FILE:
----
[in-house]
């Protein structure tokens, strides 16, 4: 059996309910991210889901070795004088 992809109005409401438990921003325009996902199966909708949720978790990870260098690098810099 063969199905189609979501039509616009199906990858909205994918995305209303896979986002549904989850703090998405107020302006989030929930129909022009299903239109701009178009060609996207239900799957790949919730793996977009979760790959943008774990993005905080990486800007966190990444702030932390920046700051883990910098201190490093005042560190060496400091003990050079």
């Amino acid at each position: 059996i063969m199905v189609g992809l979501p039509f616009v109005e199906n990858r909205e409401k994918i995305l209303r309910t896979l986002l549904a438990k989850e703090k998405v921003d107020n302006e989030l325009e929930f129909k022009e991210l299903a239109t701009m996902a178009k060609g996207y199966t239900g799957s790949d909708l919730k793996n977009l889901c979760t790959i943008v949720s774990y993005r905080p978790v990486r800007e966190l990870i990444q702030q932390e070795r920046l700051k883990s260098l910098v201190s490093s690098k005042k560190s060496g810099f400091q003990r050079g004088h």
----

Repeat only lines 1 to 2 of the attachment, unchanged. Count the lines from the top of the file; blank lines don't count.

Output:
[in-house]
């Protein structure tokens, strides 16, 4: 059996309910991210889901070795004088 992809109005409401438990921003325009996902199966909708949720978790990870260098690098810099 063969199905189609979501039509616009199906990858909205994918995305209303896979986002549904989850703090998405107020302006989030929930129909022009299903239109701009178009060609996207239900799957790949919730793996977009979760790959943008774990993005905080990486800007966190990444702030932390920046700051883990910098201190490093005042560190060496400091003990050079």